India is at the 40th position out of 69 countries in terms of transplants per million populations. There has to be a push from within to take this step to ‘Pledge’ a donation.
After death, all our organs have to be merged. How good it is that after dying, these organs can give life to someone. If religious superstitions prevent you from doing so, remember the great sage Dadhichi, who donated his bones for the good of the society. Come forward and donate freely, one can get new life from it. Dr Jitender Kumar from AIIMS says, “Kidney, liver, cornea, heart, stem cells, lungs, pancreas, intestines, thymus have high demand when it comes to organ transplant here in India.”
There are two-way donations when it comes to organ donation. One is organ donation, and the other is tissue donation. Donation of organ involves organs including kidney, liver, heart, intestine, pancreas etc. Tissue donation mainly consists of the donation of eyes, bone and skin. Most organ donations happen when a person dies, but some organs and tissue can be donated even when the person is alive. Only eyes can be donated in cases of normal deaths at home. No other organs can be taken from deaths taking place at home. Rest of the other organs can be donated only when the patient is in hospital and has been declared brain dead or is on a ventilator or life support system.
Dr. Sonal Asthana, Sr. Consultant - HPB & Transplant Surgery, Aster CMI Hospital says, “According to a report, more than 500,000 people are waiting for organ transplant in the country and only handful of 3,500 transplants are performed annually. Despite India being the world's second-most populous country, it has a poor deceased organ donation rate of just 0.26 per million population compared to 26 in the US. Unfortunately, very people in India have any idea about organ donation, or how they could potentially help after their deaths. Awareness sessions have to be held at offices, colleges, schools, and even homes to change this scenario. Most organ and tissue donations occur after the donor has died. But some organs and tissues can be donated while the donor is alive. However, the hope is the more potential donors there are, the more the likelihood of organs becoming available to save lives.”
The Most Common Organ
The most common organ donated by living people is the kidney because the person donating can live a healthy life with only one kidney. The working capacity of a kidney transplanted from a living person is more than the kidney, which is taken from a dead body. Most of the kidney transplant cases in India are by donors who are alive. An alive person can also donate parts of his lung and liver. The following organs can be preserved for these number of hours:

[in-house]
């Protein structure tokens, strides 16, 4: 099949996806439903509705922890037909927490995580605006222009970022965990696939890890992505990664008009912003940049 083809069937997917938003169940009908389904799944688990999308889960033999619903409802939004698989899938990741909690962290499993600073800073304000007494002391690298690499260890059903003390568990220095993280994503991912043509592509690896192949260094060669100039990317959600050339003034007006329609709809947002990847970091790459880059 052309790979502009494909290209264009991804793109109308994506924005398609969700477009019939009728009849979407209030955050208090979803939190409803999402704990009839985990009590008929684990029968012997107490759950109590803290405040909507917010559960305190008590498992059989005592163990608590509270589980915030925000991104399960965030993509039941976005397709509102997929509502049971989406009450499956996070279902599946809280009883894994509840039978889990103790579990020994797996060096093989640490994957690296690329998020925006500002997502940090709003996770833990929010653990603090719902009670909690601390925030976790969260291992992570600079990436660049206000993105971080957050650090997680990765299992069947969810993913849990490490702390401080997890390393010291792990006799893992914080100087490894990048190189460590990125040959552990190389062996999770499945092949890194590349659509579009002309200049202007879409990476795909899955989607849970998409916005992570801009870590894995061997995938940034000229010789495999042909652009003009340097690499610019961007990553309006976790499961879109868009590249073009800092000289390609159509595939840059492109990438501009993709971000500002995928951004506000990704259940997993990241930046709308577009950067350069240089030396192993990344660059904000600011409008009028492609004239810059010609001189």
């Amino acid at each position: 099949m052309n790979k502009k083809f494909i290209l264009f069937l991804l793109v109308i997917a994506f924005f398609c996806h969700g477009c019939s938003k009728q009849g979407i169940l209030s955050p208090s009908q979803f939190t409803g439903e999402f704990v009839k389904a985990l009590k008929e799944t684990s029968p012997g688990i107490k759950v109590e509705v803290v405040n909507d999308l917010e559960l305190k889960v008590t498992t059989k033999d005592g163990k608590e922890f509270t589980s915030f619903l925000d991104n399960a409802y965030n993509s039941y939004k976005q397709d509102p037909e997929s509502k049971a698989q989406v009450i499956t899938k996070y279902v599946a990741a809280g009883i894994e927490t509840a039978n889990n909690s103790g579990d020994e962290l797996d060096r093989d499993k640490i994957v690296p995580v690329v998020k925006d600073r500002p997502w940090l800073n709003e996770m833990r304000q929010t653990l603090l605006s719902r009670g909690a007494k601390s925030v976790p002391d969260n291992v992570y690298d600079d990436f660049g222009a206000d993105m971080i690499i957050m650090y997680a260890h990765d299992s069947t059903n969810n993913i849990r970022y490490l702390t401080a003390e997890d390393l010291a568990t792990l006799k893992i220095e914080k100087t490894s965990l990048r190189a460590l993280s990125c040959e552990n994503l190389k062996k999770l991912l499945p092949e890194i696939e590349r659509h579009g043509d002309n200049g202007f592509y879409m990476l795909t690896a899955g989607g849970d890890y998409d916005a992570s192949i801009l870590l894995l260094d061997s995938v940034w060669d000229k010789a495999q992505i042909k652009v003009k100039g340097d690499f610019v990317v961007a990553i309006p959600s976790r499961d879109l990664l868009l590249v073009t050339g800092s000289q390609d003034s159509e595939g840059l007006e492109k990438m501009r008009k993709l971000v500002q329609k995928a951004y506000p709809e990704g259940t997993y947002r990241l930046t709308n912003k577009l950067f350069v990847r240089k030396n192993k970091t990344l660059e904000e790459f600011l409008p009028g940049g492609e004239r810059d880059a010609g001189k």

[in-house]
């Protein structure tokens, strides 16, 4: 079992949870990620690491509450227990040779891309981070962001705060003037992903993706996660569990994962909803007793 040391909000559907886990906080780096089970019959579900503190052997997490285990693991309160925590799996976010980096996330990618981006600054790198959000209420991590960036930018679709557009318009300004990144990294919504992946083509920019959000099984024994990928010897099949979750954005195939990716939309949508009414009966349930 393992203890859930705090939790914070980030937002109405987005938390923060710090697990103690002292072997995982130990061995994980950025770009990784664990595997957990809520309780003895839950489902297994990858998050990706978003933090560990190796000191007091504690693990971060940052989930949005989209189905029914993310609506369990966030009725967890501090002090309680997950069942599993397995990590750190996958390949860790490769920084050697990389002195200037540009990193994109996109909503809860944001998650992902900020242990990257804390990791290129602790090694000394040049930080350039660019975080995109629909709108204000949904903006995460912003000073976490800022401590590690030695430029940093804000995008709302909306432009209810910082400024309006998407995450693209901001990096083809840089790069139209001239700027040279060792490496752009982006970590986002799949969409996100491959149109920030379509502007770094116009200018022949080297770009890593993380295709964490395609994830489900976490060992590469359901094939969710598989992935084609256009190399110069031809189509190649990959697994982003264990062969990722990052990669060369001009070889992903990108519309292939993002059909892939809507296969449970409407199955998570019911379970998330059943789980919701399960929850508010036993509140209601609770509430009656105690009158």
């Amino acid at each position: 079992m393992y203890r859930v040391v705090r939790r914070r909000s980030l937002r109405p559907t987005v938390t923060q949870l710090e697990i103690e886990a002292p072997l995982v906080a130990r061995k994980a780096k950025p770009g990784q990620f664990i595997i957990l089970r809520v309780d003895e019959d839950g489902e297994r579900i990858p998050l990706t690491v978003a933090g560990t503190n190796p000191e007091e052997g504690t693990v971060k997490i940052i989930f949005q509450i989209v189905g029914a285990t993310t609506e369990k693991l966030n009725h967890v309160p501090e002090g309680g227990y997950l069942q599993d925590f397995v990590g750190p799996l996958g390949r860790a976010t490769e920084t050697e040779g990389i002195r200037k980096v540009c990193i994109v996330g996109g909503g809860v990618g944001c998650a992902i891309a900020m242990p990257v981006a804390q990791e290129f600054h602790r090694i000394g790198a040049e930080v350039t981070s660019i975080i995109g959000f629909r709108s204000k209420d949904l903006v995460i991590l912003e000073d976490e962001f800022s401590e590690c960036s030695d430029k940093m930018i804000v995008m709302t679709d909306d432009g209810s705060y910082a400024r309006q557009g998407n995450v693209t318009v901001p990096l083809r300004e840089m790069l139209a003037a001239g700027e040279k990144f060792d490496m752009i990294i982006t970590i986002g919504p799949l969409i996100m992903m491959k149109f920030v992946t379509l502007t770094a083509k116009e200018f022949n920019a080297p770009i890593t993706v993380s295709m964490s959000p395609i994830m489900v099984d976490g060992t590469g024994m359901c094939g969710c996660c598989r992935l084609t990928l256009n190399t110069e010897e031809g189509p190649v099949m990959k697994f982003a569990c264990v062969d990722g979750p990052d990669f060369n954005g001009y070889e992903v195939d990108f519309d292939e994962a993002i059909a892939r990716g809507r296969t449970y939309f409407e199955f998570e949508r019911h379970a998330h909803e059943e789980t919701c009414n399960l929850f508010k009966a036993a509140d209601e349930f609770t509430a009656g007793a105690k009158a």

- Liver should be transplanted within 6 hours of removal.
- Kidney should be taken within 12 hours.
- Eyes should be transplanted within three days.
Difference In Normal Death & Brain Dead
There is a difference between natural death and brain death. In natural deaths, all the organs stop working, including the heartbeat, blood flow, etc. In such a situation, all the organs except for the eyes cannot be donated. The eyes can be donated even after death, as there are no blood vessels in the eyes. Brain death is a death in which the brain of a human is affected. There can be three main reasons for this:
- Head injury (often in case of an accident)
- Brain tumour
- Stroke (paralysis etc.)
The brain of such patients is dead, but some organs may still function. For instance, the heart may be beating. Some people consider coma and brain death the same, but there is a difference. There is a chance for the patient to recover from a coma. But the possibility of recovery in cases of brain death is nil.
What Should You Do?
Organ donation is the most significant donation because, with this, one can give life to many people. So decide whether you wish to pledge an organ. The most important thing is to keep your wishes informed to your nearest relatives about which organs you want to donate.
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